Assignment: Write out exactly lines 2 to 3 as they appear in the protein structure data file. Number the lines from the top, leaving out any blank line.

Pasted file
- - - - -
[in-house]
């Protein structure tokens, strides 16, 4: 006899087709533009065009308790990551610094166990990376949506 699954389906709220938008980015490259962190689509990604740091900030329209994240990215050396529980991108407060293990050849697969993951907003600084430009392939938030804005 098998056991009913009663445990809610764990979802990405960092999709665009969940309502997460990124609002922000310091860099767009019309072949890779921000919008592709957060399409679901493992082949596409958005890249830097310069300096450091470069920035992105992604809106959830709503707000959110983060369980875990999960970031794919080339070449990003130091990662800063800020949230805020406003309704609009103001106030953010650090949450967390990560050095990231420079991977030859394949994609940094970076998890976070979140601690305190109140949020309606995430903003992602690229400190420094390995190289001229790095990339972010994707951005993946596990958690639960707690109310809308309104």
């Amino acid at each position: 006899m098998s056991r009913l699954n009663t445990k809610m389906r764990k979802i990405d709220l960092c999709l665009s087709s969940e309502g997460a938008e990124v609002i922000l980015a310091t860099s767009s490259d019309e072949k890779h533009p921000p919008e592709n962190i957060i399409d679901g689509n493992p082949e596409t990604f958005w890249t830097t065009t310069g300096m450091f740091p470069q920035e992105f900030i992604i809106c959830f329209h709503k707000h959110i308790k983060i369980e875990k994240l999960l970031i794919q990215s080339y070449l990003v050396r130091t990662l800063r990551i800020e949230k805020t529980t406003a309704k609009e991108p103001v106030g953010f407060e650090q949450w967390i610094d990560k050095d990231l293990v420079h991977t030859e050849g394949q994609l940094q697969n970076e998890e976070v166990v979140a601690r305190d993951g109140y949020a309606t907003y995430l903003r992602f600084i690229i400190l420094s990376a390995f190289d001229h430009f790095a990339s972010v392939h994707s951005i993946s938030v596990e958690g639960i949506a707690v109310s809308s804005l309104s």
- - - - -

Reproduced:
């Protein structure tokens, strides 16, 4: 006899087709533009065009308790990551610094166990990376949506 699954389906709220938008980015490259962190689509990604740091900030329209994240990215050396529980991108407060293990050849697969993951907003600084430009392939938030804005 098998056991009913009663445990809610764990979802990405960092999709665009969940309502997460990124609002922000310091860099767009019309072949890779921000919008592709957060399409679901493992082949596409958005890249830097310069300096450091470069920035992105992604809106959830709503707000959110983060369980875990999960970031794919080339070449990003130091990662800063800020949230805020406003309704609009103001106030953010650090949450967390990560050095990231420079991977030859394949994609940094970076998890976070979140601690305190109140949020309606995430903003992602690229400190420094390995190289001229790095990339972010994707951005993946596990958690639960707690109310809308309104």
């Amino acid at each position: 006899m098998s056991r009913l699954n009663t445990k809610m389906r764990k979802i990405d709220l960092c999709l665009s087709s969940e309502g997460a938008e990124v609002i922000l980015a310091t860099s767009s490259d019309e072949k890779h533009p921000p919008e592709n962190i957060i399409d679901g689509n493992p082949e596409t990604f958005w890249t830097t065009t310069g300096m450091f740091p470069q920035e992105f900030i992604i809106c959830f329209h709503k707000h959110i308790k983060i369980e875990k994240l999960l970031i794919q990215s080339y070449l990003v050396r130091t990662l800063r990551i800020e949230k805020t529980t406003a309704k609009e991108p103001v106030g953010f407060e650090q949450w967390i610094d990560k050095d990231l293990v420079h991977t030859e050849g394949q994609l940094q697969n970076e998890e976070v166990v979140a601690r305190d993951g109140y949020a309606t907003y995430l903003r992602f600084i690229i400190l420094s990376a390995f190289d001229h430009f790095a990339s972010v392939h994707s951005i993946s938030v596990e958690g639960i949506a707690v109310s809308s804005l309104s």